Tarrant County College board vice president Bobby McGee came forward Monday to support fellow trustee Joe Hudson’s complaints about the irregularities surrounding a June 25 meeting at which the board gave Chancellor Leonardo de la Garza a three-year contract – an about-face from a decision the board had made only a week earlier, when it gave him only a one-year contract.

The circumstances under which the chancellor’s contract was changed, McGee said, are particularly troubling because of the reasons that de la Garza had originally been given only a year’s contract.  McGee, who has served on the college board of trustees for a decade, said that the board asked de la Garza more than two years ago to provide copies of his evaluations of senior staffers – reviews that by board policy are to be completed on every employee every year and that are public records under state law. After repeatedly putting off the board, the chancellor now has refused to turn over the documents.


A few weeks before the June 18 meeting, McGee said, the chancellor said the reviews were finally complete – but wouldn’t provide copies. “He told us, his board, that we couldn’t have copies of documents that we had been requesting for years, and that are public record,” McGee said, still sounding dumbfounded. When board members politely insisted, McGee said, de la Garza told them that they would have to request them under the open records law. To date, de la Garza has given the board no explanation for his refusal. “It was astounding, simply astounding,” McGee said. “It was also insubordination.”

But instead of firing de la Garza, after “a very vigorous and long debate” in closed session on June 18, the board decided a one-year contract “was the correct way to go,” McGee said. The salary increase came about because some members argued that it was unfair that de la Garza had gotten no raises while the board waited for the overdue evaluations. Board members finally agreed to give him a raise commensurate with that received by other employees, which came to about 3 percent per year.

McGee said the senior staff evaluations were important because de la Garza told the board three years ago that he expected to retire about now. The board’s thinking, McGee said, was that the trustees would look first within the college’s senior ranks for de la Garza’s replacement, before undertaking a national search.  Yet each time the subject of the evaluations came up, de la Garza put the trustees off, telling them, “I am working on it,” McGee said. The missing evaluations, he said, were the reason de la Garza had not gotten raises over the past three years.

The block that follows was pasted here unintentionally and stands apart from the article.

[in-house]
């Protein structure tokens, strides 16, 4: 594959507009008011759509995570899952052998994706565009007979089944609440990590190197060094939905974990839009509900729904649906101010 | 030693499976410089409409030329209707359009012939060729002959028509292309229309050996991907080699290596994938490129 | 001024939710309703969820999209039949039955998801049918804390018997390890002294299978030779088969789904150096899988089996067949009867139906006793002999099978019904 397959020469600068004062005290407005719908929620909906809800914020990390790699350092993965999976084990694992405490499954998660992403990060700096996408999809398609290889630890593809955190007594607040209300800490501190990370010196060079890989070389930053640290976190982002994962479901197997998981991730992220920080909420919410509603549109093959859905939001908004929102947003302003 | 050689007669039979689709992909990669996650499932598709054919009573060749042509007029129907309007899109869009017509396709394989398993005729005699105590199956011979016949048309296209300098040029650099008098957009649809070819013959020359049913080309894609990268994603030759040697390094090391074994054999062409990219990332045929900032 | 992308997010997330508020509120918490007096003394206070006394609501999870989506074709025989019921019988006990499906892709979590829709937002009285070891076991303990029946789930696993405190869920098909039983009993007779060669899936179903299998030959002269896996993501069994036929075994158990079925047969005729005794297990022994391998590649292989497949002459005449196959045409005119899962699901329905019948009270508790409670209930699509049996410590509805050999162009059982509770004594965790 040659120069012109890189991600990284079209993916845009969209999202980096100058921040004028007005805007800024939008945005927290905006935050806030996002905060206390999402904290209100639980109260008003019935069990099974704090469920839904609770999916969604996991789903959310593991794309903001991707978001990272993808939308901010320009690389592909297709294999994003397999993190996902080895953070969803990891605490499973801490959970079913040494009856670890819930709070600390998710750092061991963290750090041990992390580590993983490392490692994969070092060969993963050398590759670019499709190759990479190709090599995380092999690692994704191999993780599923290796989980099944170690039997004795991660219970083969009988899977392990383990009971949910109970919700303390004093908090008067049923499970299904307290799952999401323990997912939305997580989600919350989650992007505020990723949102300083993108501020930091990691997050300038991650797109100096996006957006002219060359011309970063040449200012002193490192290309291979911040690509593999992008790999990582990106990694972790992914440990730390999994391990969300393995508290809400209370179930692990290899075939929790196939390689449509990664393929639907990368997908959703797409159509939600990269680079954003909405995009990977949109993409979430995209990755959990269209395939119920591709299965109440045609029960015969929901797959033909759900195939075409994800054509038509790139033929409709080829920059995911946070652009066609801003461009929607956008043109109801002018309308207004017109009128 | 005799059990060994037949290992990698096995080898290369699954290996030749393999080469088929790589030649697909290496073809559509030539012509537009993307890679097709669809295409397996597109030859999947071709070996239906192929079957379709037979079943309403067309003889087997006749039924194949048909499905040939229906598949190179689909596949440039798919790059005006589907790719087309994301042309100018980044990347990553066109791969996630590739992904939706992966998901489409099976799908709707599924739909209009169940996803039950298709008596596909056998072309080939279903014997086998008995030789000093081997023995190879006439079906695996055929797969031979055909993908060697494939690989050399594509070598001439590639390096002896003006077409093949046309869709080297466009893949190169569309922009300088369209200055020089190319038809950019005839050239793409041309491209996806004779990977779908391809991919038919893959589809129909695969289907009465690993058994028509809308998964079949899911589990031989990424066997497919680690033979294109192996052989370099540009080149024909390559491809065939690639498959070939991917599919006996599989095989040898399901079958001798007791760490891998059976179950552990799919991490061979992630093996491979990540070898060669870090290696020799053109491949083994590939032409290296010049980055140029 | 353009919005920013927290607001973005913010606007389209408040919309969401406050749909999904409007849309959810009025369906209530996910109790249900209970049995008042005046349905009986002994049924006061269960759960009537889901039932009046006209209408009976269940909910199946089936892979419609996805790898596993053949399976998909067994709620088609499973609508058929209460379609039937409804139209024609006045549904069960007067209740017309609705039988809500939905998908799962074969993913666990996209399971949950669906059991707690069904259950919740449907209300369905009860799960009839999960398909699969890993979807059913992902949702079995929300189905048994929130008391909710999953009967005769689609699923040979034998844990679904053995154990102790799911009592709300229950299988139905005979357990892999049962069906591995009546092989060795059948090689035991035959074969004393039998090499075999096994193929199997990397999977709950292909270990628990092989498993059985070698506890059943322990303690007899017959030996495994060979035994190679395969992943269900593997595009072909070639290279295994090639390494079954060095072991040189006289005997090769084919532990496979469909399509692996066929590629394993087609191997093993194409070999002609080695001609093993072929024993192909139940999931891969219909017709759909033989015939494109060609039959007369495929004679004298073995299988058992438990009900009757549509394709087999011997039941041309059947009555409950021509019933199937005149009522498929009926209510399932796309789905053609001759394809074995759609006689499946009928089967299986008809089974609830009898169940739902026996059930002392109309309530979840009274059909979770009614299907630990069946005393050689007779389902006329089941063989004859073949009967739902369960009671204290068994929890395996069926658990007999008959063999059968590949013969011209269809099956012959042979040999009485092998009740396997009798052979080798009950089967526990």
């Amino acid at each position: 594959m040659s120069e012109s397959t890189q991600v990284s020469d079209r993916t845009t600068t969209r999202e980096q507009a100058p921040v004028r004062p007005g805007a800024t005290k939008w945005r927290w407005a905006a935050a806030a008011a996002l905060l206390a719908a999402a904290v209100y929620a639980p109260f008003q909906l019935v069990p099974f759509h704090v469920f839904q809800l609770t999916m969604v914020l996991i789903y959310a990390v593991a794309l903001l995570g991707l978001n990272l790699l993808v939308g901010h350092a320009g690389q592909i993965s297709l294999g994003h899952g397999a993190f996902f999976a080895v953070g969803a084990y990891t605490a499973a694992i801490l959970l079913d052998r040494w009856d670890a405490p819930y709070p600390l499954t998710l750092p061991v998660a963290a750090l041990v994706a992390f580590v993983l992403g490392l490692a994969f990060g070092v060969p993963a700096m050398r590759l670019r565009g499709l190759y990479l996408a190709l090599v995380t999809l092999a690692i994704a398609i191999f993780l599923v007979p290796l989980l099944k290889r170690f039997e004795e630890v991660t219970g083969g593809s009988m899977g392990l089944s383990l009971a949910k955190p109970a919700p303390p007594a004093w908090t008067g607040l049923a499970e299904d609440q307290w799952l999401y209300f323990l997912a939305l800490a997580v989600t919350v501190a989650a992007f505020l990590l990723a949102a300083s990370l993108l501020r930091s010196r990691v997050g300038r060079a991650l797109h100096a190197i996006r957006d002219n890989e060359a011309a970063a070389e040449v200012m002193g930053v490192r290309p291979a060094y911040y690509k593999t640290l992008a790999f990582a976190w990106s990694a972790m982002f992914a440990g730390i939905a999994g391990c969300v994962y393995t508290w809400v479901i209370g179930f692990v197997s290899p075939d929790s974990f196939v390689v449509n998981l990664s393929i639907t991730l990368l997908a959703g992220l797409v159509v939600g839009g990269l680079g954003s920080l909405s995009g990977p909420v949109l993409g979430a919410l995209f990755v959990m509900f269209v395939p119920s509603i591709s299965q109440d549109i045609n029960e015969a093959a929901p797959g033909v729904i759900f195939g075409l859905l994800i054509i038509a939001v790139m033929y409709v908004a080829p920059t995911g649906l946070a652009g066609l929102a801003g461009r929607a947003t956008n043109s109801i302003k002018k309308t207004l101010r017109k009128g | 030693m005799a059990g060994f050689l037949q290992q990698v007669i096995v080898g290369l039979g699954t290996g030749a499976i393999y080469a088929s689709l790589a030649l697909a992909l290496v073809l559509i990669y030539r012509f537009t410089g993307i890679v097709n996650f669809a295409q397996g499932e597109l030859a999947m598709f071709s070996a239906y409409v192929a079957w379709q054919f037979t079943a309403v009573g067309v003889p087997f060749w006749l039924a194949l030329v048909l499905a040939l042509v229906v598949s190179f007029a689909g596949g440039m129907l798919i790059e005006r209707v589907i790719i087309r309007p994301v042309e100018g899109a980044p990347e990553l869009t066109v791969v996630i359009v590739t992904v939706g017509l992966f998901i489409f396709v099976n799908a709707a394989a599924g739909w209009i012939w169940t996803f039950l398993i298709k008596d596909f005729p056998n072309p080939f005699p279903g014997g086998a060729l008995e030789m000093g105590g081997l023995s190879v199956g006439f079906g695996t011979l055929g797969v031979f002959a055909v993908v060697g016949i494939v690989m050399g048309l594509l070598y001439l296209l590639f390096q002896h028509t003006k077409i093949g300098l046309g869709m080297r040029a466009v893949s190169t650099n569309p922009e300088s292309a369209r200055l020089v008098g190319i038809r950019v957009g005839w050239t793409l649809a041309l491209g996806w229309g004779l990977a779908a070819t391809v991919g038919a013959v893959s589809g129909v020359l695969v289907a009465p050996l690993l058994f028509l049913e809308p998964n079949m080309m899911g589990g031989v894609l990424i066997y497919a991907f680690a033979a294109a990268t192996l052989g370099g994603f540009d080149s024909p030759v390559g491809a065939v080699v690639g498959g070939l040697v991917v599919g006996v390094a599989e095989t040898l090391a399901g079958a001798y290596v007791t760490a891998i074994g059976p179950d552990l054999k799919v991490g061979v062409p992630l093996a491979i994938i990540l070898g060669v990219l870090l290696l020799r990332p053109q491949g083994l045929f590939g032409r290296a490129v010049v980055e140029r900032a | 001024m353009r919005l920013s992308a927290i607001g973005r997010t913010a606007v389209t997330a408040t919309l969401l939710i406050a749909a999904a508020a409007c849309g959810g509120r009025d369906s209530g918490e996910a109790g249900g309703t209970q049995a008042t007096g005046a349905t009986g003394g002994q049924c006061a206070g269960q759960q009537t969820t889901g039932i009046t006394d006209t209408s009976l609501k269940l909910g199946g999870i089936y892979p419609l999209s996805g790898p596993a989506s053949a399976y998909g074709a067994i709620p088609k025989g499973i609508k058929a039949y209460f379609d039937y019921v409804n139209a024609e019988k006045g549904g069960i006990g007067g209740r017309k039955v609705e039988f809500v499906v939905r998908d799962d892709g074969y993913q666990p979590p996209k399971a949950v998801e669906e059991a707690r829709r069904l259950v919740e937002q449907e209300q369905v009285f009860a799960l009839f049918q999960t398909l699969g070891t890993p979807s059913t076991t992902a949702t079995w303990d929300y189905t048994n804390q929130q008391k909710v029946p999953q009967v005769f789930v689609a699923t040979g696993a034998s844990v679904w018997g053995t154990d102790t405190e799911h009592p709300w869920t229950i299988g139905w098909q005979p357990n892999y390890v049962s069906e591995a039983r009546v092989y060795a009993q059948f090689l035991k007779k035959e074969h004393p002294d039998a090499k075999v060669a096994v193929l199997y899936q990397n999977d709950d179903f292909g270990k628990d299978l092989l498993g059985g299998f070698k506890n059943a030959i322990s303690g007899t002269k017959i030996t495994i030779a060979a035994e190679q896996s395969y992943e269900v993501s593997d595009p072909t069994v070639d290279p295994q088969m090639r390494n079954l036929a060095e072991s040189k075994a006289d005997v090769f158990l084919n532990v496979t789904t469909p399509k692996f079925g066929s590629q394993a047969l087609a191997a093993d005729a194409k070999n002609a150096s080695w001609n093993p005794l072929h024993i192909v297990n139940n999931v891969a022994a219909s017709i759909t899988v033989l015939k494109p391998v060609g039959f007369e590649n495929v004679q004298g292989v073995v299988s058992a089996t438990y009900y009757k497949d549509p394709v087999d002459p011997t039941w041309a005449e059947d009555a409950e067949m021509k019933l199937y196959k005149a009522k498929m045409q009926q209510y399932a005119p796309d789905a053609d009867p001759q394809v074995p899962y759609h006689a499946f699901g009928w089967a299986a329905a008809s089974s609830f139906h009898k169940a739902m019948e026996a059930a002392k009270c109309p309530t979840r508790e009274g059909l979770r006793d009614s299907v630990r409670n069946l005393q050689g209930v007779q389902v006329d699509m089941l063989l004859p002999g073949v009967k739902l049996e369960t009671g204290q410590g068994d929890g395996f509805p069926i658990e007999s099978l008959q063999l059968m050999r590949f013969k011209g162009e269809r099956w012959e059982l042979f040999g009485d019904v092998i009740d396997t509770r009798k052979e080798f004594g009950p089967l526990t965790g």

The raise approved on June 18 brought de la Garza’s annual salary up to $325,000, making him one of the highest-paid public officials in the area. Hudson said in an e-mail to Fort Worth Weekly that he opposed the raise but couldn’t stop it. But he also got part of what he wanted, in the one-year contract. “This was an insult to [de la Garza]” Hudson wrote. “I actually thought he would quit.”  McGee also said he was troubled about the raise, but, “I could live with that, as long as we had that one-year contract.” There is one thing about the June 18 meeting that McGee remembers with great clarity, and that is what was not said. “No board member proposed a three-year contract,” he said. McGee said problems with the board’s next meeting, on June 25, extend beyond confusion about what items were on the agenda.

In fact, McGee said, he was initially kept completely in the dark about the meeting, which was called specially to vote on the acquisition of RadioShack’s downtown property for the site of TCC’s planned downtown campus – a shocking enough decision on its own, since it meant the college would be abandoning half of its grandiose $350 million plan for a Trinity-River-spanning campus just east of the county courthouse, a plan which had angered local historians, worried city officials, and outraged some staunch supporters of the college. McGee said he didn’t receive an advance agenda for the June 25 meeting, which is against board procedure, and only heard about the meeting from another board member. He said he had to make three requests to the chancellor’s office before he got a confirmation that the meeting would take place.

Texas open meetings law requires that notices of the meetings of public bodies be posted in advance and that sufficient information be included to tell the public – much less board members – what is going to be considered.  The agenda posted for the June 25 meeting, according to TCC’s web site, is vague. It lists an executive session that was to include deliberations on real property, personnel matters, and litigation, without giving any further details. The only item listed in the open portion of the meeting was possible action on what had been considered in closed session.  According to the web site of the Texas attorney general’s office, agenda postings must be sufficiently detailed as to “alert the public, in general terms, of the subjects … to be considered.” Broad terms such as “personnel” and “litigation” are usually not enough, the open-meetings guide says. Moreover, the attorney general’s web site says, courts have held that the more important an issue is to the public, the more detailed the agenda item must be – and gives the example of the hiring of a key supervisor as something that needed to be clearly indicated on the agenda for any action taken on it to be legal.